Turning Lemons into Lemonade, Q&A with Johanna Stein

Kids have no problem expressing their unfiltered thoughts freely. Any parent can tell you story after story of how their kids have insulted and embarrassed them but Johanna Stein has turned this into an uproariously funny book and viral marketing campaign to compliment it which has now led to a television pilot and brought a lot of media attention. I am extremely excited to share an exclusive interview with writer, producer, director, actor and author, Johanna Stein.

How did you get started in comedy?

I started doing theatre at around 10 years old. My family is a very intellectually inclined so I think they were a little confused at my jones to perform. I did it all through high school, then got a degree in theater with minor in chemistry from the University of Winnipeg. I was getting all my pre-med requirements - my "fallback plan" was to be a doctor... 

Then something happened in an acting class that really pissed me off -- the teacher was kinda browbeating one of my classmates, and she started crying. I was so angry about it -- I thought "screw this business", walked straight to the library and grabbed a book: “The 100 Highest Paying Jobs”. One of the jobs was commercial airline pilot - according to the book, a great way to learn to fly is through the Air Force. So I walked straight to the Canadian Armed Forces recruitment center, and six weeks later was sent to an army base in Toronto for aptitude testing... Fast forward six months, I was hired to go on a cross-country tour with a theater company when I got a phonecall: "Congratulations! You've been selected for the officers training program! You report to basic training in a month!" I was shocked and asked... "Uh, can I call you back.” The guy on the other end paused, then said, “Uh, suuure.” That was the last I ever heard from them. Needless to say, I did not become a pilot.

I moved to LA to go to film school and majored in cinematography, then worked as an assistant during the day, while doing comedy with my friend Joy Gohring at night. We had a two person sketch/vaudeville-y comedy act. We got scouted for the HBO Comedy Arts Festival in Aspen, and went from doing live sketch comedy in a crappy Hollywood theatre to getting signed by Bernie Brillstein (a legendary comedy manager), to having a tv deal with Carsey Werner who had us create a television show for the Oxygen Network. It was a great, fun show that got cancelled after 3 episodes. Welcome to Hollywood!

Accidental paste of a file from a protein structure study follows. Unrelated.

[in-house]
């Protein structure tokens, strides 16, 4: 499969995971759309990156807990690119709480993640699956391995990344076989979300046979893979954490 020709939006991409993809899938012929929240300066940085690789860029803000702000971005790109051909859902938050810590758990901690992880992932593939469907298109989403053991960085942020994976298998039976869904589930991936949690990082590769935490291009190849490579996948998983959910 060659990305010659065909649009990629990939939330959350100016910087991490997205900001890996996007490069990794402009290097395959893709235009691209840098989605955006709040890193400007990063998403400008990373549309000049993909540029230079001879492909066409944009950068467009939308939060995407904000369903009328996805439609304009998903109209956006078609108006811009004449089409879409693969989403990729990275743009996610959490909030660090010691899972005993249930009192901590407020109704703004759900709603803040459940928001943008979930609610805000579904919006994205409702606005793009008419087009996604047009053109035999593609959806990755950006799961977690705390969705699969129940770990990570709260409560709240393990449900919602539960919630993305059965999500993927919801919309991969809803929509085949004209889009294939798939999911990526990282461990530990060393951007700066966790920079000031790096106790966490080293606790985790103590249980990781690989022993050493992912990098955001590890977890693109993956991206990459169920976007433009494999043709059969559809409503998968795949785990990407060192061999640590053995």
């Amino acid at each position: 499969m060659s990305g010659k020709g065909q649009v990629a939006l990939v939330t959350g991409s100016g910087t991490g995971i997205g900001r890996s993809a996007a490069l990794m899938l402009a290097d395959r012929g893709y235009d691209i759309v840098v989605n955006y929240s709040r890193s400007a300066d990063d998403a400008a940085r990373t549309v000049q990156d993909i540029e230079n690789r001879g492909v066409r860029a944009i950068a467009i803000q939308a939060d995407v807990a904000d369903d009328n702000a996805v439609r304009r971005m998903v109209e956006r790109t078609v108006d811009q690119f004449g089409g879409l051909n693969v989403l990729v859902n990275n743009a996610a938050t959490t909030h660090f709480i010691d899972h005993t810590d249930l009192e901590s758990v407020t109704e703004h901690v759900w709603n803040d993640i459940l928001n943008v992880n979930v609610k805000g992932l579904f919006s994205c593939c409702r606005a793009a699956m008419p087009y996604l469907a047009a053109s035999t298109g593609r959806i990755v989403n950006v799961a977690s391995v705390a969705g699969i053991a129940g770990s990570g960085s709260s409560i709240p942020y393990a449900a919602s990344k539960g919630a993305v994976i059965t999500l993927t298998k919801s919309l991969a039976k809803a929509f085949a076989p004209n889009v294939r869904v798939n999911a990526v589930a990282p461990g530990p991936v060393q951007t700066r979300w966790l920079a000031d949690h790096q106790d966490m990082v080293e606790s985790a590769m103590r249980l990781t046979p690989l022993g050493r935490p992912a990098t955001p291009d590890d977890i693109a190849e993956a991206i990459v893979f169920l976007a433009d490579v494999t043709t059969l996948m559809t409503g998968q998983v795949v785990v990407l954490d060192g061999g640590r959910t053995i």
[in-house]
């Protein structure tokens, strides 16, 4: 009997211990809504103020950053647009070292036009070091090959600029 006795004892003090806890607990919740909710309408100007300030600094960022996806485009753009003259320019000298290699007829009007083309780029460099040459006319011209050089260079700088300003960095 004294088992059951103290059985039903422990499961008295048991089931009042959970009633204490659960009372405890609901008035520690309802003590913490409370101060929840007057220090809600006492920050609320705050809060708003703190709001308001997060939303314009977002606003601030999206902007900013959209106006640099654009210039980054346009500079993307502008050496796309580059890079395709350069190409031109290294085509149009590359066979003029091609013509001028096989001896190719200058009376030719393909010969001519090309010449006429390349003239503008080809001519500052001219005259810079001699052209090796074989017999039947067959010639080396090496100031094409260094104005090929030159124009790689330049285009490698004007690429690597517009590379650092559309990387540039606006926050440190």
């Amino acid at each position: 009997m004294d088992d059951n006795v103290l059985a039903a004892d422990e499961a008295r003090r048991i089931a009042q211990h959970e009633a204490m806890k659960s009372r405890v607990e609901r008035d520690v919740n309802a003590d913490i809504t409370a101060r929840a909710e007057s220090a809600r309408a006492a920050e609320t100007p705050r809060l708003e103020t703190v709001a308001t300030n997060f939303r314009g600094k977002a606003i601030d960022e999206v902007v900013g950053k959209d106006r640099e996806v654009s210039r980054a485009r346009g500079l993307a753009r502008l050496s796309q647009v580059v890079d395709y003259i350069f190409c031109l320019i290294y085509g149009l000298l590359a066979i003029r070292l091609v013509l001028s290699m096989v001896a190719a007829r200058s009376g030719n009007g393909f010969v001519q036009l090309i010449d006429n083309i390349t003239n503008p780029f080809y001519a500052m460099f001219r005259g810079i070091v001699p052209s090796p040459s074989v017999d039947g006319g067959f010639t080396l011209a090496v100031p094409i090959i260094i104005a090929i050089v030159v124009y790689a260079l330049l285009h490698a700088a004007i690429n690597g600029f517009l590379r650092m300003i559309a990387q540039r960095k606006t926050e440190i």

Are your parents funny and did they support your dreams?

My family is very funny. My mom thought I should be a writer, or maybe a teacher, but she and my dad supported all of us kids (me and two older brothers) in doing whatever we wanted. If I'd said I wanted to be an undertaker they would have said sure, do you whatever you want, knock yourself out with those dead people.

My 11 year old daughter says she wants to be a paleontologist and a comedian. What advice would you give to a kid who wants to be a comedian?

I would say go out and start doing stand up in comedy clubs, but at 11 she’s a bit young for that. So my advice would be for her to keep a notebook and write the funny things she thinks of all day long. Maybe she’ll be the first "Comedian Paleontologist" and corner that market. 

Who influenced you to become a comic?

Growing up, Carol Burnet was my #1 influence. Also SCTV’s Andrea Martin and Katherine Ohara. Those 3 women, I couldn’t get enough of them.

Who is funnier, moms or dads?

There's this ongoing conversation in the media, “Why are Women Not As Funny as Men" -  I have to say that question never occurred to me as a kid, and it all goes back to Carol Burnett. She had her own show, and she surrounded herself with the funniest people I'd ever seen - male and female. It just never occurred to me that there was a divide between men and women where comedy is concerned. So I guess my answer is: Moms and Dads are equally funny. At least in my house they are.

What does your spouse and daughter think of your act? 

My daughter is old enough now that I'm very careful about what I write about her - I would never want anything I write to come back to haunt her. And my husband has total veto power over anything I write about him. Having said that, there are couple of things in the book that we discussed at great length.  This one story, it’s about my husband thinking he has an intestinal worm after going to the bathroom. It turned out to be a piece of dental floss that I'd tossed in the toilet earlier that day. When he said he didn't like that story (he thought it made him look stupid), I said, "if it was something that happened to me, I would tell that story all the time" because it’s just such a funny, relatable event. It's not a story about being stupid -- it's a story about being human. In the end he changed his mind and now it's in the book. Score!

What does motherhood bring to comedy and what does comedy bring to motherhood for you?

Becoming a mom completely changed my writing. I’ve always been attracted to absurdist comedy -- I'd get inspired to write by a funny idea or an absurd notion. Once I had a child, I found my inspiration in this new and deeply personal experience that I was going through -- suddenly my creative output was all about being a mom.